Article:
Fear is a key element of managing abnormal situations and it has been in vogue for decades now in Kashmir. With youth clashing with cops in utter disregard to their lives and now intruding spaces cordoned off for gun-battles, it is the fear actually dying or paying back, Tasavur Mushtaq explores

(KL Image by Bilal Bhadur)

WHEN art lovers met in Srinagar in summer 2012 for A Path with Art: Expressing Untold Kashmir, black dominated the scene in the game of colours. As the youngsters took up the paintbrush, the expression of conflict, suffering, anger, revenge was displayed in their art works. Striking display of a ‘nude woman’ blurred by black colour attracted attention and evoked queries. “The painting reflects the helplessness of the half-widow, whose husband has disappeared. She is helpless,” the artist, a young girl, Hina Arif, said. “She is also helpless and hopeless. That is why I used black colour.”

Australian art psychotherapist, Dena Lawrence, the organizer of the programme, said about the response of youth as an expression of “trans-generational trauma” that youth have “internalized over the years.”

In 2016, four years later, the expressions are not the same, but intense. Neither art is the medium, nor brush a tool. The rise in ferocity of protests is inversely proportional to the age of protesters. The lull of six years ended in presenting a different picture of Kashmir. Apparently, red has taken over the black.

On August 20, a PDD Assistant Executive Engineer, Aijaz Ahmad was stopped by the protesters near 90-ft Soura. Riding a two-wheeler, Aijaz, resident of Ahmad Nagar had gone to get milk from Ganderbal for his children early in the morning. The protesters turned off his bike, took away keys. On repeated requests, finally one of the protester aged around eight told him to seek permission from his boss who was near the shop front. When 48-year-old engineer went to see the boss of the protesters, he was surprised to see a 10-year-old boy.

“Sir, please allow me to go,” Aijaz pleaded.  The boy first reprimanded him and than put his signatures on the hand of the officer. When back, he showed his hand to others and he was permitted to move. “I have worked in difficult situations and that too in far flung areas during 1990’s, but for the first time I have faced this,” Aijaz told Kashmir Life.

(A protester chasing a police vehicle while a cop taking cover behind the vehicle (KL Image: Bilal Bahadur)

More or less, this was the overall scene as teenagers controlled the streets for over four months. Compared to earlier unrests, the marked difference was that a young lot was involved. It lacked fear of getting killed, caught, blinded or maimed. The cameras rolled over the scene when in a stone and smoke filled street, a masked teenager chased the armoured vehicles and kicks it; unmindful of the two gun barrels sticking out of the back door.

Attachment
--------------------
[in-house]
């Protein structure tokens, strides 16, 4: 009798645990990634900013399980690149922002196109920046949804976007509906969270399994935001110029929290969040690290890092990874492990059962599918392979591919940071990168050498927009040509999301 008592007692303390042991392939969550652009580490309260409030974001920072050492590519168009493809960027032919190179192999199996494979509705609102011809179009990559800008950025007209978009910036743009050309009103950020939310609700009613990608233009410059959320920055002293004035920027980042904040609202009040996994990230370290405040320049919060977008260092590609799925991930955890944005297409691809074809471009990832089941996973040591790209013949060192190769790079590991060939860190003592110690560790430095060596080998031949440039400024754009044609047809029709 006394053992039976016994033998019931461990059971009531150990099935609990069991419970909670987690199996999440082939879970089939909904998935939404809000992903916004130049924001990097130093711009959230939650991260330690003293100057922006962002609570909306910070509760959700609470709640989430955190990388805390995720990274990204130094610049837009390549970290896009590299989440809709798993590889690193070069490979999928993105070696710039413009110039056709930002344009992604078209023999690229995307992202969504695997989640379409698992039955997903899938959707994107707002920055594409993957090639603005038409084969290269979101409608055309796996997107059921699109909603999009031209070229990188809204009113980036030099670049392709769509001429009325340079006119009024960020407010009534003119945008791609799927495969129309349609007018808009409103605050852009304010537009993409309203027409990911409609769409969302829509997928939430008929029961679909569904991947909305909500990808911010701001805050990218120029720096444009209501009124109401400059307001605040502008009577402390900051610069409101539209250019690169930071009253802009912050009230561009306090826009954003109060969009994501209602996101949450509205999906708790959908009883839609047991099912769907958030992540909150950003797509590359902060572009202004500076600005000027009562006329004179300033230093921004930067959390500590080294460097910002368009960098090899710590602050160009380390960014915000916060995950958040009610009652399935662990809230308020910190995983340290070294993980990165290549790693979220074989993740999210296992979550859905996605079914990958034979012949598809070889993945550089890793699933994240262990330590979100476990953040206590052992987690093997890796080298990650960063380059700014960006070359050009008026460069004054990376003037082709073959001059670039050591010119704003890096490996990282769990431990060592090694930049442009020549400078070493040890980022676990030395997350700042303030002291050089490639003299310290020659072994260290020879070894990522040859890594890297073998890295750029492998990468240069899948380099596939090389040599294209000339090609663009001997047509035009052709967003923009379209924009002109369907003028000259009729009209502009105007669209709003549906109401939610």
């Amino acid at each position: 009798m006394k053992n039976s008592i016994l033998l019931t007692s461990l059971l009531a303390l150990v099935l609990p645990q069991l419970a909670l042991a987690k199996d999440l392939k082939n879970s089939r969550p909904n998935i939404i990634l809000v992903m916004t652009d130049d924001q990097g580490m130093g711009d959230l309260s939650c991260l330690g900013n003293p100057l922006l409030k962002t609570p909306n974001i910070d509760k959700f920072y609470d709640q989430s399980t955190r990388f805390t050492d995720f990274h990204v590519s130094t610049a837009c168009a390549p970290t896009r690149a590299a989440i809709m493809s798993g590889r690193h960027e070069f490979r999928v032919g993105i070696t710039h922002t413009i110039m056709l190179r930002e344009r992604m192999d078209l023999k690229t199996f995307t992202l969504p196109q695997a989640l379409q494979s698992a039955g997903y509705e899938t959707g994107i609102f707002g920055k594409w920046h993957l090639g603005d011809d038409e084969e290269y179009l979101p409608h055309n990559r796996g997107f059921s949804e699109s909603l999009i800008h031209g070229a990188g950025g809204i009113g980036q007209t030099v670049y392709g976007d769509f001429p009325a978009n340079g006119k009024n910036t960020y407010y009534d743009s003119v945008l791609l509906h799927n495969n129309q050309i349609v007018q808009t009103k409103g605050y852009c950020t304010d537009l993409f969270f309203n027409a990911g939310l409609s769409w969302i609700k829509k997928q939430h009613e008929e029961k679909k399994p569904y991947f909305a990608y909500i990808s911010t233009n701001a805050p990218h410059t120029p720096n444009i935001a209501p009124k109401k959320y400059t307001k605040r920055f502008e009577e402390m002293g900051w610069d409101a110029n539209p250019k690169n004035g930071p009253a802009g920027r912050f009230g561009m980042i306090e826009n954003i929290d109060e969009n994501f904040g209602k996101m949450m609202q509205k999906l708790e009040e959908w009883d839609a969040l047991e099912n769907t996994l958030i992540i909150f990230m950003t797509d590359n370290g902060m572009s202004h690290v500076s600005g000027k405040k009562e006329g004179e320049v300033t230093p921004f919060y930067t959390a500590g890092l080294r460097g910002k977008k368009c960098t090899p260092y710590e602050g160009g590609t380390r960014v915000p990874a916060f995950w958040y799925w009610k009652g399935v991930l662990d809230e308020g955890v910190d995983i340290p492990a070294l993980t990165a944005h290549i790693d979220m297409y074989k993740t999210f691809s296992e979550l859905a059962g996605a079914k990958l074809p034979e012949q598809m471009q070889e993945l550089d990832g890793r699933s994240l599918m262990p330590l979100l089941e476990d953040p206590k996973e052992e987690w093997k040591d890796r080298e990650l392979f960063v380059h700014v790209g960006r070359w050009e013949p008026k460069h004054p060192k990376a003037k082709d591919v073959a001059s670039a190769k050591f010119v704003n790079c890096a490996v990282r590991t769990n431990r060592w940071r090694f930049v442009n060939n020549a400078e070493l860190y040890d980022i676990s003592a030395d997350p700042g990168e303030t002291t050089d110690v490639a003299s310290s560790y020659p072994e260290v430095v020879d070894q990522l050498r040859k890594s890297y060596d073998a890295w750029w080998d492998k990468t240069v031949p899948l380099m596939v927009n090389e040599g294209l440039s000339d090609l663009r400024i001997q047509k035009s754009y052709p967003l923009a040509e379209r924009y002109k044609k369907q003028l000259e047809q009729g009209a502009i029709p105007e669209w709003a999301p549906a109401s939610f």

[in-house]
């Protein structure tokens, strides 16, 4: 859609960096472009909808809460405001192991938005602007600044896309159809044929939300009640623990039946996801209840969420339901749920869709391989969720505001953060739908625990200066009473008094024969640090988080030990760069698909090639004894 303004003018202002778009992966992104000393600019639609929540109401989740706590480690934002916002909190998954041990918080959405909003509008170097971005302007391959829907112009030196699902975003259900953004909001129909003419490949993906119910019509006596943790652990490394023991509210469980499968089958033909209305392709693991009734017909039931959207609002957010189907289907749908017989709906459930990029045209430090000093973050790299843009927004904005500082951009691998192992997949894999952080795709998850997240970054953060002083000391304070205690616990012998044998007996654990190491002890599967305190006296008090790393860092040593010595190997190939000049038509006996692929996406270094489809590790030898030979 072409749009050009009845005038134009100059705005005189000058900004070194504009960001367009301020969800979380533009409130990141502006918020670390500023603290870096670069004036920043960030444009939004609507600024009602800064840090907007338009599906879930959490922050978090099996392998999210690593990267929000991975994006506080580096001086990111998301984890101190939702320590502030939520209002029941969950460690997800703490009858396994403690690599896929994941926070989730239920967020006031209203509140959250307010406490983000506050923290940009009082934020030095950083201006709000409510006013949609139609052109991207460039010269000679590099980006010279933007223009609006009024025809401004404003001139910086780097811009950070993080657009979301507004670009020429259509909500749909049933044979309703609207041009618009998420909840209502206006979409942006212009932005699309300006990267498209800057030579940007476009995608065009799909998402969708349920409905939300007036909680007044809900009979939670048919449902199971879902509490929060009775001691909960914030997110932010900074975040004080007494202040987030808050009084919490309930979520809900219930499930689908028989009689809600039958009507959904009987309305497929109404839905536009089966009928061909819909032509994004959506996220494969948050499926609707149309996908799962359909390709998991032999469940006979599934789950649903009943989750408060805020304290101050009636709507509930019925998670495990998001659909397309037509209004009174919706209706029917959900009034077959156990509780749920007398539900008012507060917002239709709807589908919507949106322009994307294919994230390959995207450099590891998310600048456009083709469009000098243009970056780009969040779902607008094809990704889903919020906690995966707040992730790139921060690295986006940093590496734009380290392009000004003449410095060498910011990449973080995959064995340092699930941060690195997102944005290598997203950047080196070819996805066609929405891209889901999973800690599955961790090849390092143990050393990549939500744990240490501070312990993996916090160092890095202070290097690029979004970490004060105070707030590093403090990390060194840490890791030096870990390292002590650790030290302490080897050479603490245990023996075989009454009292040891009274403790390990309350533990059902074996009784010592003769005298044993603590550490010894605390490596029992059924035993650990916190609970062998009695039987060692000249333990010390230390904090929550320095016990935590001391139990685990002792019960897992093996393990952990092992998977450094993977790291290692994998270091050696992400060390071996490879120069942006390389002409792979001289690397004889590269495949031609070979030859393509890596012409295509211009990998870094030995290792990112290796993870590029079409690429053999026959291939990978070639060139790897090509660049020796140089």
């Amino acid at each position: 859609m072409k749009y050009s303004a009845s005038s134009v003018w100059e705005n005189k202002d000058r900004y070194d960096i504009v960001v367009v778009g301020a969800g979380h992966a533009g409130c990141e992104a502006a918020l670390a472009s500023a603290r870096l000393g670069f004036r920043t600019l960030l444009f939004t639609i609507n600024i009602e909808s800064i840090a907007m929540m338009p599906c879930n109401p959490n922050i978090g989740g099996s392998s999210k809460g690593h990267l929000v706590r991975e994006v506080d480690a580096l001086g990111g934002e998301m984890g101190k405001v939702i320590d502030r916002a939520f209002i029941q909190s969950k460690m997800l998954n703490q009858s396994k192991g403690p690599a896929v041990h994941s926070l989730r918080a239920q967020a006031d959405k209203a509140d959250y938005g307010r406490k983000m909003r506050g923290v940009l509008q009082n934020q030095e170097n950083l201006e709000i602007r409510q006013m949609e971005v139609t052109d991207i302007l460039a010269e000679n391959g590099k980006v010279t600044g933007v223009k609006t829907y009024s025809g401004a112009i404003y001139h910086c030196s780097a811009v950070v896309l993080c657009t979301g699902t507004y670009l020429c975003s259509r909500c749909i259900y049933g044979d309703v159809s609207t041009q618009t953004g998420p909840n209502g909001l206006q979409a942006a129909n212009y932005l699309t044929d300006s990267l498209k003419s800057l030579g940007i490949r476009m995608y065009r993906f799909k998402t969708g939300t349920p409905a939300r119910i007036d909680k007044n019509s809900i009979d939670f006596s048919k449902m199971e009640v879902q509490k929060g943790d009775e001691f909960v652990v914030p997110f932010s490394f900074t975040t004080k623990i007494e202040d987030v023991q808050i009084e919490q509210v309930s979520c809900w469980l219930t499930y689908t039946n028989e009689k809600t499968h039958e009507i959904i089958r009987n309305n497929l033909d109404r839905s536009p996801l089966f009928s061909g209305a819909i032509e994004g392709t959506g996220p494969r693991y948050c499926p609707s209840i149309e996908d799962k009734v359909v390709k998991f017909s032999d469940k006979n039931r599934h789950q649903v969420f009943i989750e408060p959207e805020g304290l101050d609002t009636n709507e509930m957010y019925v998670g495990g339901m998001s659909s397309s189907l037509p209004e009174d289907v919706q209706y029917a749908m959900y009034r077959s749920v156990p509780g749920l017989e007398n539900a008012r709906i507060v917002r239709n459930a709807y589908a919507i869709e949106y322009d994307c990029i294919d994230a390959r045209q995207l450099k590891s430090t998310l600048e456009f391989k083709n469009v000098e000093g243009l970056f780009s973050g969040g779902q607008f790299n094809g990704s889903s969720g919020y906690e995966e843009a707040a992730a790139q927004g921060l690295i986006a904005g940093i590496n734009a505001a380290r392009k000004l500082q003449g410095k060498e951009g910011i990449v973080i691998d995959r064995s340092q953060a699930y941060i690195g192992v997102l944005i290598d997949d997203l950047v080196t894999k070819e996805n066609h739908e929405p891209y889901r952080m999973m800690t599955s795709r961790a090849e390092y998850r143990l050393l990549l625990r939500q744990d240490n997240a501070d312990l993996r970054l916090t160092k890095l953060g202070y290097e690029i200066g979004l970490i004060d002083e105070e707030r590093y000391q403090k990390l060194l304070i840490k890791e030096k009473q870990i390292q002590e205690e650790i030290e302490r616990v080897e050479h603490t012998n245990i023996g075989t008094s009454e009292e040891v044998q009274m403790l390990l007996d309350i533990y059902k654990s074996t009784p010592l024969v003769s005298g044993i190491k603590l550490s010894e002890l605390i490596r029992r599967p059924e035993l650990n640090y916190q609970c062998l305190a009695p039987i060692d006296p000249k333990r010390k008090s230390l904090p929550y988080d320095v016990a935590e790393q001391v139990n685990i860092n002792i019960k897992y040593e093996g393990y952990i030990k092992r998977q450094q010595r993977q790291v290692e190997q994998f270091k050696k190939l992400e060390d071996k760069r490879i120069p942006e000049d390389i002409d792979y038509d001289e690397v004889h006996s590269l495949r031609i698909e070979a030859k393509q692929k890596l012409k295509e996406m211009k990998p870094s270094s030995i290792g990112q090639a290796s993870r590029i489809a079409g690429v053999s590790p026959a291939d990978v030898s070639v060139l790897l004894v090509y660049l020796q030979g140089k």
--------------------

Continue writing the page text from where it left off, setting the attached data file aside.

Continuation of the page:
A senior officer had gone to his north Kashmir village to see his relations before taking off for the Mecca pilgrimage, the Haj. On his way back, a group of youth stopped him. “We saw you driving early morning and now you are back?” they asked him. When he explained the purpose of moving during wee hours, they let him go. As he drove off, suddenly some shouted and asked him to stop. Frightened, he stopped and reversed his car. “You are going to such a sacred place, can you pray for us?” they asked him and when he said he will, they said: “Pray that we get martyred.”

IN DEFIANCE, they create their own identities. Once on streets, they use nicknames that details their expertise, the other life they live: Bunker for his courage in attacking armored vehicles, Discovery for stone-throwers scout for, Birbatein for having swirling movement, Wotulbuz for the jumping jack, Dharma – a name derived from Amitabh Bachchan’s role in  Adalat befitting six-footers, Uncle Chips, who sells chips to tired stone-pelter while being part of them, Waridat– an accident, Mandela – tall and black, Gun Powder for a peculiar temperament, Kalchoet a butcher, Brett Lee – speedy, Googly for his turns and twists and Zolur who creates a web. These names are official as they are part of the FIRs registered against them.

BARZULLA resident Mushtaq Ahmad, 50, while fetching medicine, saw his 13-year-old son, Aaqib in front row of stone pelters near the bridge engaging cops in pitched battles. Terrified, seeing his teenage son throwing tear gas canisters back on cops, a concerned father rushed into the gang, got hold of Aaqib and dragged him towards home. On way home, Aaqib shouted at his father: “You are a coward, don’t take me away. I want to get killed. Let them shoot me, it is my dream to die as a martyr.”

With this he left his father and joined back the protests.

An old city resident, Muzaffar Ahmad was hit by pellets in 2012. His family’s lone breadwinner, Ahmad was in grief for the pain in his eyes and in his mind.  A manageable injury, he resumed life after being in bed for eight months.  As 2016 broke out, his family believed Ahmad would stay away. They were wrong. Ahmad was again in the front row despite being in pain and agony due to similar reasons.